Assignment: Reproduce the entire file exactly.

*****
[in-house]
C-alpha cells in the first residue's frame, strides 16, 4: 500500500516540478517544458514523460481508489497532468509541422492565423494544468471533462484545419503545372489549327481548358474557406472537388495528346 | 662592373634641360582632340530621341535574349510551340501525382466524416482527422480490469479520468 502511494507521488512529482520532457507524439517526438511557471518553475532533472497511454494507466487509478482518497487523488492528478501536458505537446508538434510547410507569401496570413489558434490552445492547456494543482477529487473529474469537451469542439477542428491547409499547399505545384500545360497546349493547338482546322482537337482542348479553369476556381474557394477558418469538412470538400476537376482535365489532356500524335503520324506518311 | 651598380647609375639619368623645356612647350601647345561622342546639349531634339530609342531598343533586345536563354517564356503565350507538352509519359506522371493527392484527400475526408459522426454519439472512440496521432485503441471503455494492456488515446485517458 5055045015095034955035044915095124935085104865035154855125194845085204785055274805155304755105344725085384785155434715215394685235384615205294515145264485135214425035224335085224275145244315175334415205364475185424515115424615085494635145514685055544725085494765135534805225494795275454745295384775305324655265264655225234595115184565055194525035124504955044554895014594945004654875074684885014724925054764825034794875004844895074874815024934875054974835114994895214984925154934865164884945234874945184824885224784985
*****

[in-house]
C-alpha cells in the first residue's frame, strides 16, 4: 500500500516540478517544458514523460481508489497532468509541422492565423494544468471533462484545419503545372489549327481548358474557406472537388495528346 | 662592373634641360582632340530621341535574349510551340501525382466524416482527422480490469479520468 502511494507521488512529482520532457507524439517526438511557471518553475532533472497511454494507466487509478482518497487523488492528478501536458505537446508538434510547410507569401496570413489558434490552445492547456494543482477529487473529474469537451469542439477542428491547409499547399505545384500545360497546349493547338482546322482537337482542348479553369476556381474557394477558418469538412470538400476537376482535365489532356500524335503520324506518311 | 651598380647609375639619368623645356612647350601647345561622342546639349531634339530609342531598343533586345536563354517564356503565350507538352509519359506522371493527392484527400475526408459522426454519439472512440496521432485503441471503455494492456488515446485517458 5055045015095034955035044915095124935085104865035154855125194845085204785055274805155304755105344725085384785155434715215394685235384615205294515145264485135214425035224335085224275145244315175334415205364475185424515115424615085494635145514685055544725085494765135534805225494795275454745295384775305324655265264655225234595115184565055194525035124504955044554895014594945004654875074684885014724925054764825034794875004844895074874815024934875054974835114994895214984925154934865164884945234874945184824885224784985